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Christians go to church to eat and drink. This is nothing new. From the beginning to the end of the Bible, through a complex history of liturgical change, there is one constant: The people of God always worship at the table.

At the center of Eden’s garden-sanctuary were fruit trees, good for food. The sacrifices of Abel, Noah, and Abraham were food rituals, sacred barbecues. An ancient Hebrew worshipper offered an animal, with flour or cakes, on an altar. In the Hebrew Bible, sacrificial fire “consumes” flesh (akal, “eat”; Lev. 9:24), Leviticus calls the offerings of the tabernacle “bread of God” (Lev. 21:6, 8), and Ezekiel says that the altar in the temple is Yahweh’s table (Ezek. 44:16). The “peace offering” was a shared meal: Fat was burned as the Lord’s food, while the rest of the animal was divided between worshipper and priest. The point of erecting a sanctuary was to have a place where Israel could “eat, drink, and rejoice” before Yahweh (Deut. 12:15–19; 14:6).

Though early Christians soon stopped offering sacrifices, food remained central to worship. Jesus came eating and drinking with prostitutes, publicans, and even Pharisees, using meals as occasions for healing and table manners as object lessons for disciples. After Pentecost, the disciples continued to gather to hear the apostolic teaching, to pray, and to break bread (Acts 2:42, 46). Paul assumes that the Corinthians “come together” to share the Lord’s Supper (1 Cor. 11:33). When we finally enter the new Jerusalem, we will enjoy the eternal marriage supper of the Lamb. In Christ, we are brought to a better Eden, a better feast where fruit has grown up to become wine.

Foodless worship is unthinkable in the Bible and has been unthinkable through most of Christian history. That didn’t change at the Reformation. Most Reformers wanted to increase participation in and frequency of communion. Only recently have Christians become accustomed to seeing an empty table, or no table, at the front of the church. Ironically, the Christians who claim to be biblical are the ones who ignore the most consistent element of biblical worship. Christians in liturgical churches wonder if these un-festal gatherings, as joyous and edifying as they may be, qualify as Christian worship at all. They are as anomalous as a temple without sacrifice.

Today there are probably more Protestant churches celebrating communion every week than ever before. This hunger and thirst for the Lord’s flesh and blood is one of the most momentous developments since the Reformation. Even Christians who practice weekly communion, however, don’t always grasp how momentous it is, because they don’t grasp the character of the Church or the role of the Supper in the Church’s life.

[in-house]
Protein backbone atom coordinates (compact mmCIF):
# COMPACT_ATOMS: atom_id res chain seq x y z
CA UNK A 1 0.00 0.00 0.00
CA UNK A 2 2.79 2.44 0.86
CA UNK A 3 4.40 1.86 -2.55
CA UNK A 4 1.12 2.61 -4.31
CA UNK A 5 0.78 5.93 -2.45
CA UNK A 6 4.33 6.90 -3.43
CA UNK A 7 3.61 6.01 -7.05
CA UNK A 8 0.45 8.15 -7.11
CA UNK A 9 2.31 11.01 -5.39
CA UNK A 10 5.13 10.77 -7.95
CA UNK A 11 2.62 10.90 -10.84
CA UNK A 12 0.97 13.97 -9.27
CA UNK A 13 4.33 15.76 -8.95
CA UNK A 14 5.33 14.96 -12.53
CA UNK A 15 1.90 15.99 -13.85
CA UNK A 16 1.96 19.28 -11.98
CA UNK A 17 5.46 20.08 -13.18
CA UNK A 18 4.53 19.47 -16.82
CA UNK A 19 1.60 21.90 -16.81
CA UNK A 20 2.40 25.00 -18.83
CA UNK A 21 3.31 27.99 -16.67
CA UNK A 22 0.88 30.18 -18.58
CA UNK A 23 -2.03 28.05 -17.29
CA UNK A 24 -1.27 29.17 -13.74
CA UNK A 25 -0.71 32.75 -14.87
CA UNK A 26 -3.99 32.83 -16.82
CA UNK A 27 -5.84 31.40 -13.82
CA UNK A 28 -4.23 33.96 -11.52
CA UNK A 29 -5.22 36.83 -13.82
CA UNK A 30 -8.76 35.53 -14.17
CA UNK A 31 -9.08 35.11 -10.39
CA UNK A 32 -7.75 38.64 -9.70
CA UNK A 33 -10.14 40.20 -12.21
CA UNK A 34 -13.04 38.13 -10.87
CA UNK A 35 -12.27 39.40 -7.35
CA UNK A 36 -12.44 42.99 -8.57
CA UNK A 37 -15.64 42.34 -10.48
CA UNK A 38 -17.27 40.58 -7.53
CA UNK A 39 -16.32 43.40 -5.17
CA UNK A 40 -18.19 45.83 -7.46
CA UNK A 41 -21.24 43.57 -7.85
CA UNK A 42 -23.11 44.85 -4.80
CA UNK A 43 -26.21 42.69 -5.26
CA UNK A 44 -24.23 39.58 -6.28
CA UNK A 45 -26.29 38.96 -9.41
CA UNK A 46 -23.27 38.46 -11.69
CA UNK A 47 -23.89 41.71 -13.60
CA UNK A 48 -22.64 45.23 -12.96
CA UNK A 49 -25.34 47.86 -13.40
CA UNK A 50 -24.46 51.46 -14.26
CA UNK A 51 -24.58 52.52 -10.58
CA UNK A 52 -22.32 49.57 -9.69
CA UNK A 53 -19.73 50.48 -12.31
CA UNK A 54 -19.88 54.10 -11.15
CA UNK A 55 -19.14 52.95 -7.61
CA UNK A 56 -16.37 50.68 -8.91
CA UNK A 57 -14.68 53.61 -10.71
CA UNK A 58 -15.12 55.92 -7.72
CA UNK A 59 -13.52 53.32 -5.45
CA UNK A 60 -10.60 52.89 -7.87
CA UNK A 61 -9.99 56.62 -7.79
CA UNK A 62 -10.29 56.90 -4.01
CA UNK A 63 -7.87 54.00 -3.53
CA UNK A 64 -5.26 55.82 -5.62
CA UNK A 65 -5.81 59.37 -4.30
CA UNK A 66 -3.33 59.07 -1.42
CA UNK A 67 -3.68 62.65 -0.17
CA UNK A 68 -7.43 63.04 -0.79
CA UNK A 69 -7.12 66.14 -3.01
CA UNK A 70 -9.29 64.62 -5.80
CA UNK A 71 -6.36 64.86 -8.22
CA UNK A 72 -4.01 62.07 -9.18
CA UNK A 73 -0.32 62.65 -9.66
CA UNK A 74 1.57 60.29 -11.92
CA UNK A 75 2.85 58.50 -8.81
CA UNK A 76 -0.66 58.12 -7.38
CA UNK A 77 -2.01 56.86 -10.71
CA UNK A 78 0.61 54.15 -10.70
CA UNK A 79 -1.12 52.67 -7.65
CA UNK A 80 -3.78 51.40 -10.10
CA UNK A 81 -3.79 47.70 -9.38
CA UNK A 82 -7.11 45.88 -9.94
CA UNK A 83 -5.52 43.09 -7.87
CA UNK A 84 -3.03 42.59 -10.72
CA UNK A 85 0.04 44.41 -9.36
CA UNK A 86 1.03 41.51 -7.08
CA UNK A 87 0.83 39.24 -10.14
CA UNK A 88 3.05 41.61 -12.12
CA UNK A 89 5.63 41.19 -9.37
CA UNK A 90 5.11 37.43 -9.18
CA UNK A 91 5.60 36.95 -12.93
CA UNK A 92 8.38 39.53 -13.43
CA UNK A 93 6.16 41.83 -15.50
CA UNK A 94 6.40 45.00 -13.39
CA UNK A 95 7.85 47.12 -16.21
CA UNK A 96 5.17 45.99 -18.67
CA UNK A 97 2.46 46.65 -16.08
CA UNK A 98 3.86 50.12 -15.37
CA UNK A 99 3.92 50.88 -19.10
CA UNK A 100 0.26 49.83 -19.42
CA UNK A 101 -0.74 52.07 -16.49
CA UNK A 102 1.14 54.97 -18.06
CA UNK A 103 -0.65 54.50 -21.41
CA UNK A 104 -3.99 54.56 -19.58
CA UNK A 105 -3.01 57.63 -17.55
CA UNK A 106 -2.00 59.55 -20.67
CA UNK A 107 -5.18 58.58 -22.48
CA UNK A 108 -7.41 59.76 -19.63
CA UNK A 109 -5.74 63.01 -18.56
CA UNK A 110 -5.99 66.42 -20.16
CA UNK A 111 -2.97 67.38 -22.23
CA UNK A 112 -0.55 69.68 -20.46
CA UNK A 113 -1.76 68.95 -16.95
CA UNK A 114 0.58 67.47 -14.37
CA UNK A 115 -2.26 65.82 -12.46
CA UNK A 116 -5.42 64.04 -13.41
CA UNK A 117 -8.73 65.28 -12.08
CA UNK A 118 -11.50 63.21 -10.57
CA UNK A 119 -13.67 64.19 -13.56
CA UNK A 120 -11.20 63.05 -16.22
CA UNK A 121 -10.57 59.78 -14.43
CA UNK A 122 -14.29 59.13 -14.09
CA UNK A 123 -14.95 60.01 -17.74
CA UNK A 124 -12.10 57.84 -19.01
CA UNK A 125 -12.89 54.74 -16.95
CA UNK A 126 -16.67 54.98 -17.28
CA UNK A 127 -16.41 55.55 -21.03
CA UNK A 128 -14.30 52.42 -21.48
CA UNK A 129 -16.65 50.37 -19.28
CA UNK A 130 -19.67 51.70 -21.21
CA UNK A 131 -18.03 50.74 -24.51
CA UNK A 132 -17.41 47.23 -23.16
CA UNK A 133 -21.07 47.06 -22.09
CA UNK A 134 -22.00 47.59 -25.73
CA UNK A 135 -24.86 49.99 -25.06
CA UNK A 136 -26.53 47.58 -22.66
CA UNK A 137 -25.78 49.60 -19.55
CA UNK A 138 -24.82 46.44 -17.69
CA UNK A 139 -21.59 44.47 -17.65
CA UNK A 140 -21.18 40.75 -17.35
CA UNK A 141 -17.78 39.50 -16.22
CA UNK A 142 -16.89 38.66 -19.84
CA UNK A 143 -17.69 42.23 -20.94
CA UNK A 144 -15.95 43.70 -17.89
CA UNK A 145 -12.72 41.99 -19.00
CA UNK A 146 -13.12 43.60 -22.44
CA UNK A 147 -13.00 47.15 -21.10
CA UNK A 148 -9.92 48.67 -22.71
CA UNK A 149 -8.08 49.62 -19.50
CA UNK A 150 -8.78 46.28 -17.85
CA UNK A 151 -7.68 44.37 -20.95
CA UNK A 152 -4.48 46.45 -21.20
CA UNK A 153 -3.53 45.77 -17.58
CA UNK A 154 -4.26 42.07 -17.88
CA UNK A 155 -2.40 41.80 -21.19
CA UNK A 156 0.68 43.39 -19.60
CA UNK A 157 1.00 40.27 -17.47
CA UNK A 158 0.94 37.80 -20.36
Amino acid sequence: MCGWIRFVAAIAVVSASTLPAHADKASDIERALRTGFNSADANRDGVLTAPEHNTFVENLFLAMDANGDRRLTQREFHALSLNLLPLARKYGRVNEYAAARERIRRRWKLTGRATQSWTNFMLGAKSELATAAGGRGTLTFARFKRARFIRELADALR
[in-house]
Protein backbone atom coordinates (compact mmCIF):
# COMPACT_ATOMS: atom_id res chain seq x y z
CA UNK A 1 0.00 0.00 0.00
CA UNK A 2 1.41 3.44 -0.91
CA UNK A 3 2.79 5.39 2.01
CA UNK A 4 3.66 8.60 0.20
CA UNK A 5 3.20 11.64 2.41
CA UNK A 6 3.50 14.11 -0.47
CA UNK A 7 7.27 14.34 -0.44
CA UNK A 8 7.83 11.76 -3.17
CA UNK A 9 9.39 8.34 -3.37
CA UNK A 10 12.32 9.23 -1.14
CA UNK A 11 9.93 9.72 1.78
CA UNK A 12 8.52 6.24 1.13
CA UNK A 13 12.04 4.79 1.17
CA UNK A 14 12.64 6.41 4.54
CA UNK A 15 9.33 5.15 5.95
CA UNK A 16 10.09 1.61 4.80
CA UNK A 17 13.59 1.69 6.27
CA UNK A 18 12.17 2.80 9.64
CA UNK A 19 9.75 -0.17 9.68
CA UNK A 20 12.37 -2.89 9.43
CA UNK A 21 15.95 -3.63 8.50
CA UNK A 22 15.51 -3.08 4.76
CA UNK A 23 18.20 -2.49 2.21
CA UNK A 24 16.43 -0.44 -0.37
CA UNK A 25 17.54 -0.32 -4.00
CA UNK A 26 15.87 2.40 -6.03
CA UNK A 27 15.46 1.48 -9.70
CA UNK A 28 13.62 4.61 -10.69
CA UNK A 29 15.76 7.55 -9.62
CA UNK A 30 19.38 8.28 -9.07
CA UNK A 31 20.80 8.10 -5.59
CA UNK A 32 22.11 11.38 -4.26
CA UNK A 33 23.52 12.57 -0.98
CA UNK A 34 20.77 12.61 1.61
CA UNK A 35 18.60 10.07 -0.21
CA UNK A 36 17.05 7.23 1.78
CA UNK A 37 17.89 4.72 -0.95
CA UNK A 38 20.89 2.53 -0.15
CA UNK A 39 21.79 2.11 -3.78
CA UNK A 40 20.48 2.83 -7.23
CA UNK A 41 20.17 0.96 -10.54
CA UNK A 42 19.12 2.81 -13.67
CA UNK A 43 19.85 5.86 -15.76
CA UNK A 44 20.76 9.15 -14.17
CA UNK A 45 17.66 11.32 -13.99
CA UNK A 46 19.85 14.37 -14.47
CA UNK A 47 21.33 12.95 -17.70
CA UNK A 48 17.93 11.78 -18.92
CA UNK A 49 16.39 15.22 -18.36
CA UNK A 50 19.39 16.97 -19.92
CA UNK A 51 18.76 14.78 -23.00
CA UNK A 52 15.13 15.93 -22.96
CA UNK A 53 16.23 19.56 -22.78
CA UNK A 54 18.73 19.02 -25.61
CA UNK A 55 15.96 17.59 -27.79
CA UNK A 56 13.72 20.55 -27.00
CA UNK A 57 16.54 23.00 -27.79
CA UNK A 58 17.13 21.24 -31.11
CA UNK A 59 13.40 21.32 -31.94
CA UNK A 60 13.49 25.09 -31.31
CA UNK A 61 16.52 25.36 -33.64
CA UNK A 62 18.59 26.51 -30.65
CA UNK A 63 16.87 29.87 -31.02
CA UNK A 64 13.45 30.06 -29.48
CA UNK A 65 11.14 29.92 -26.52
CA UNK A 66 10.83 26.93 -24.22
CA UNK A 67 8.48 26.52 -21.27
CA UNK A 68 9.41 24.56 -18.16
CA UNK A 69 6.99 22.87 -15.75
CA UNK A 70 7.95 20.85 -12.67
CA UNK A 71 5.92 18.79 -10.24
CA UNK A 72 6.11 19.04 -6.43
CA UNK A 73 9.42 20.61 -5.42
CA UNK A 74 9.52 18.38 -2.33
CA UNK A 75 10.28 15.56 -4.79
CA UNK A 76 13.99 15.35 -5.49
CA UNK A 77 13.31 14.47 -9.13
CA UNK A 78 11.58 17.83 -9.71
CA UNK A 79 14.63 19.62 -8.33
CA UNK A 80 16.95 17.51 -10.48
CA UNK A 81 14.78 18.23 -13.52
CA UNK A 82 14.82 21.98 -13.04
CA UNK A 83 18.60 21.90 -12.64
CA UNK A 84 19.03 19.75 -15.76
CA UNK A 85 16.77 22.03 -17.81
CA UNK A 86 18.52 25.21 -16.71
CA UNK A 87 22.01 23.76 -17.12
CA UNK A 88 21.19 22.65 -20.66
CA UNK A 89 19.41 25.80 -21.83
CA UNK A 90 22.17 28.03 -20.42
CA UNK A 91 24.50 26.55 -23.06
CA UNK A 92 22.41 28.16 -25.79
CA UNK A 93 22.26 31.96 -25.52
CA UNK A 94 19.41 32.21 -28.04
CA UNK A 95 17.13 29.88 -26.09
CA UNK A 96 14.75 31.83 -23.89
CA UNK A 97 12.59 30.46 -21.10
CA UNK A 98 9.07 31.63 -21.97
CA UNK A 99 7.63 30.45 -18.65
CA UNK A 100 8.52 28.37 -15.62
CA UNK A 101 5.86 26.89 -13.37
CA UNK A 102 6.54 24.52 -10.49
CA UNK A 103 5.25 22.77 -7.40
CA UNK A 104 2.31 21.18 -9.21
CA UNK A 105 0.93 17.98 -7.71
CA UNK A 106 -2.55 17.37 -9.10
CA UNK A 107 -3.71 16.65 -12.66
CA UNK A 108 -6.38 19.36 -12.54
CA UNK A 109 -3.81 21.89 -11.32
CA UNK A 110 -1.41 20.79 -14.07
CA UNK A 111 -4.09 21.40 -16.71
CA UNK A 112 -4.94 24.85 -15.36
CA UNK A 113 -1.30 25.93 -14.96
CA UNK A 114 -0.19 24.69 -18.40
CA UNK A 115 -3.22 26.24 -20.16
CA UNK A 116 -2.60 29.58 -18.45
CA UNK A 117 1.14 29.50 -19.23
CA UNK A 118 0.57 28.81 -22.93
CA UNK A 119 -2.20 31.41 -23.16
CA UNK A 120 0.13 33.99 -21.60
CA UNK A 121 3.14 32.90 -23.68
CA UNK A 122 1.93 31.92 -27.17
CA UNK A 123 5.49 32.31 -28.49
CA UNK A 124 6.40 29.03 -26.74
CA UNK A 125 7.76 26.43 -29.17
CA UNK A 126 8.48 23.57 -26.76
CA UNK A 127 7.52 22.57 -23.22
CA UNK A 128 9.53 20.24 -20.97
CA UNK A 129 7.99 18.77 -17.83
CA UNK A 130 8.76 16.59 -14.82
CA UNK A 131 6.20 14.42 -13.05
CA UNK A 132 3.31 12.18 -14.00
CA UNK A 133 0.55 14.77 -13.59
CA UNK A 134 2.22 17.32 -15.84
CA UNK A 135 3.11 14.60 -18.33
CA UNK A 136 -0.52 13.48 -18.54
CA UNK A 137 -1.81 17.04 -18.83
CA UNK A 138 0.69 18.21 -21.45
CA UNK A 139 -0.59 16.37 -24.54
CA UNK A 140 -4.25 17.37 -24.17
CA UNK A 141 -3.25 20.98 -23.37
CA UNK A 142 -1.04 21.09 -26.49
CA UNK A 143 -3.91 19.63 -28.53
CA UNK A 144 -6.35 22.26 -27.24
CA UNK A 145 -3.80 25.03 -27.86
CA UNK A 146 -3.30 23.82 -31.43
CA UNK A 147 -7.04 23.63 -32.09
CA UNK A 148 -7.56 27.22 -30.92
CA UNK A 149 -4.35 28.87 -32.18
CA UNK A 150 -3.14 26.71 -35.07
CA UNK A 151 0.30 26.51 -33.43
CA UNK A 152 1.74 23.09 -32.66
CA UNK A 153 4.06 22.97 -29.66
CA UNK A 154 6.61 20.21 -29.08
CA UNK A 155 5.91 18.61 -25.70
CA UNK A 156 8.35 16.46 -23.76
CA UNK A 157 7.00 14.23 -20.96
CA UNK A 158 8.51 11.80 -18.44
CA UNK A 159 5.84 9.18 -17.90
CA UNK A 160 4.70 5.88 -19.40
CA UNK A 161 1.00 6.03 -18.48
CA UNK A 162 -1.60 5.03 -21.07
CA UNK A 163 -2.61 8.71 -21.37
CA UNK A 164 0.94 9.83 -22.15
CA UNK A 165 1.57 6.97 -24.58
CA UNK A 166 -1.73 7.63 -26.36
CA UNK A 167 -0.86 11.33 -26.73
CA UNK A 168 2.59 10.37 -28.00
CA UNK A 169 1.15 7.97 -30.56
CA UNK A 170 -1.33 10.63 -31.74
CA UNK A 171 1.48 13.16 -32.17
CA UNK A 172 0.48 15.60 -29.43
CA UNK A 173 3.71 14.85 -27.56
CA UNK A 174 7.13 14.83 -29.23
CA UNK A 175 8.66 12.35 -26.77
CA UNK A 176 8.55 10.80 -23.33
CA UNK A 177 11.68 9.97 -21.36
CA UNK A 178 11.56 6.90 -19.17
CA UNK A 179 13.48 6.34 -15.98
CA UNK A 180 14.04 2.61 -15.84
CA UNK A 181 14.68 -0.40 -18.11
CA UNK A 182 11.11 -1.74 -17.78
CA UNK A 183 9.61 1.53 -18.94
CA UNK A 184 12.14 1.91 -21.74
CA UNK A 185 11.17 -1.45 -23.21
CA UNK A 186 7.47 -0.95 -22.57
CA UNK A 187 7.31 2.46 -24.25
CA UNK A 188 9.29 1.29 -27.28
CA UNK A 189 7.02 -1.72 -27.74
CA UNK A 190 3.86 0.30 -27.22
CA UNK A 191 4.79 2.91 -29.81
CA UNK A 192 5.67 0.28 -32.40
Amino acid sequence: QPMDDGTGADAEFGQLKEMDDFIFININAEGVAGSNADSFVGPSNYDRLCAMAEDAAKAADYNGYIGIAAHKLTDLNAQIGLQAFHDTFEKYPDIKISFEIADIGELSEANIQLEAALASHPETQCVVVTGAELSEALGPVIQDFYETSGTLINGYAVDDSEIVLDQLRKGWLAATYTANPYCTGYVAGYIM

We are social and communal creatures: It’s not good for man to be alone. Sin damages social life. Disobedience disrupted the intimate harmony between Adam and Eve; the first son ever born murdered his younger brother; God scattered nations and confused languages after Babel. The biblical history of salvation is about the restoration and glorification of humanity and creation. If God rescues humanity, he must repair human relationships and societies. Salvation has to take a social form, or it is not salvation for the social beings that we are.

Final salvation has a civic form: The new heavens and new earth is a city, the new Jerusalem. In the present, too, salvation takes communal shape as the Church. The Church is not an “instrument” or “means” to achieve individual salvation. The Church is the present form of salvation in history. Of course, this salvation is ambiguous and partial. Bridal Jerusalem hasn’t yet descended from heaven, and the Church often plays the prostitute. Still, the Church is what God says she is: the new humanity gathered to Jesus, the body of the Father’s incarnate Son knit together by the Spirit.

Salvation is visible in the worship of the Church, which gathers—or should gather—to eat and drink. “The Eucharist makes the Church”—it’s an old axiom revived in the past century. Paul said it first: “We are one body because we partake of one loaf.” The gathered Church is participating in the communal form of salvation, and the focal point of the Church’s gathering is the Lord’s table. There we see the world as it ought to be, the world as it will be: a joyful society of men, women, and children communing with God by sharing the gifts of creation.

You want to see the renovation of the world? Look for a group of Christians sharing bread and wine, and you’ll see the beginning of humanity’s return to Eden’s tree of life. This is what makes weekly communion so momentous. Where Christians gather to eat and drink, salvation has come to town.

Peter J. Leithart is President of Theopolis Institute.

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